The difference between vegan and cruelty-free cosmetics
The demand for cruelty-free and vegan products is increasing every day.
Consumers are more likely to buy and include animal-friendly make-up in their beauty routines.
The difference between vegan and cruelty-free
A clarification must be made when speaking about vegan and cruelty-free cosmetics because these two terms are not synonyms.
A product can be considered vegan when it is free from animal-derived products and by-products. The term ‘cruelty free’ means that the final product is not tested on animals and its ingredients are either not tested on animals at all or have not been tested on them since a cut-off date decided by the company selling the products.
In Europe, animal testing of final cosmetic products has been banned since 2004, while for ingredients the ban has been applied since 2009 and since 2013 for three specific health effects (repeated dose toxicity, reproductive toxicity and toxicokinetics).
This means that all cosmetic products marketed in Europe are not tested on animals in conformity with the provisions of 1223/2009, regardless of whether they claim to be cruelty-free or not.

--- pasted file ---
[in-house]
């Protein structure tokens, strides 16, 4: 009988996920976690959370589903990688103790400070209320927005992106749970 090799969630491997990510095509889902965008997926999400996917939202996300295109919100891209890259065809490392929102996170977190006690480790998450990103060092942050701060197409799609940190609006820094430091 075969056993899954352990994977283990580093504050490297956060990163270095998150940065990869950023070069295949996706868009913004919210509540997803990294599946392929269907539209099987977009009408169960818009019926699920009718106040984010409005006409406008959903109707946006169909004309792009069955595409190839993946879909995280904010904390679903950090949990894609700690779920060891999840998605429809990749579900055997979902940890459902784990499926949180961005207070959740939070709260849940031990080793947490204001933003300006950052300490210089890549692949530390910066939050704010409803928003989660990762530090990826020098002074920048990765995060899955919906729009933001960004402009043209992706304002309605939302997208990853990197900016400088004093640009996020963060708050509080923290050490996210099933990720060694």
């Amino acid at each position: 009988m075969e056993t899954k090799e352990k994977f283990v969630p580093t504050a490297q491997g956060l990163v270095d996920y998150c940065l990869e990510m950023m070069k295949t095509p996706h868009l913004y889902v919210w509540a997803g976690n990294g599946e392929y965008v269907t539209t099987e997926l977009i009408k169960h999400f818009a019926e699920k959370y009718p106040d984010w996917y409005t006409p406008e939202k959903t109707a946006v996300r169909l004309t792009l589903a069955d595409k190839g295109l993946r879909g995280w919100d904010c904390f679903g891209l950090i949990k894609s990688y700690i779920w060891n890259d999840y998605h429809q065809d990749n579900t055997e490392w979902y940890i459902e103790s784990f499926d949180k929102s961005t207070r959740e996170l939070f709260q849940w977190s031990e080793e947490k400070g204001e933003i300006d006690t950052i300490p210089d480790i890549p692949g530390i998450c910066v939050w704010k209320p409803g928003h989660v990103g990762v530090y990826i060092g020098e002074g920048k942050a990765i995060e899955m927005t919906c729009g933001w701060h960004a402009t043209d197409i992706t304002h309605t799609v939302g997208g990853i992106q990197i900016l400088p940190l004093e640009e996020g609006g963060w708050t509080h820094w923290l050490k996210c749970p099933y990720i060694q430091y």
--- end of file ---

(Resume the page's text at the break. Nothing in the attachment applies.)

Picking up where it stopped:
Although this is very encouraging, it is possible that tests on animals are still performed when required by law. This could happen in Europe with regard to ingredients where there is a requirement to comply with the Reach regulation for chemicals, and in some non-European countries with regard to finished goods, where animal testing is mandatory to sell products.
Art Cosmetics’ choice of vegan products
Currently, there is still no regulatory definition for the term “vegan” in cosmetics, but Art Cosmetics understands it to mean the absence of ingredients of animal origin in products.
Art Cosmetics uses vegan raw materials in the majority of the cosmetics it sells. This choice allows the company to fully meet the demands of brands that adhere to the vegan philosophy.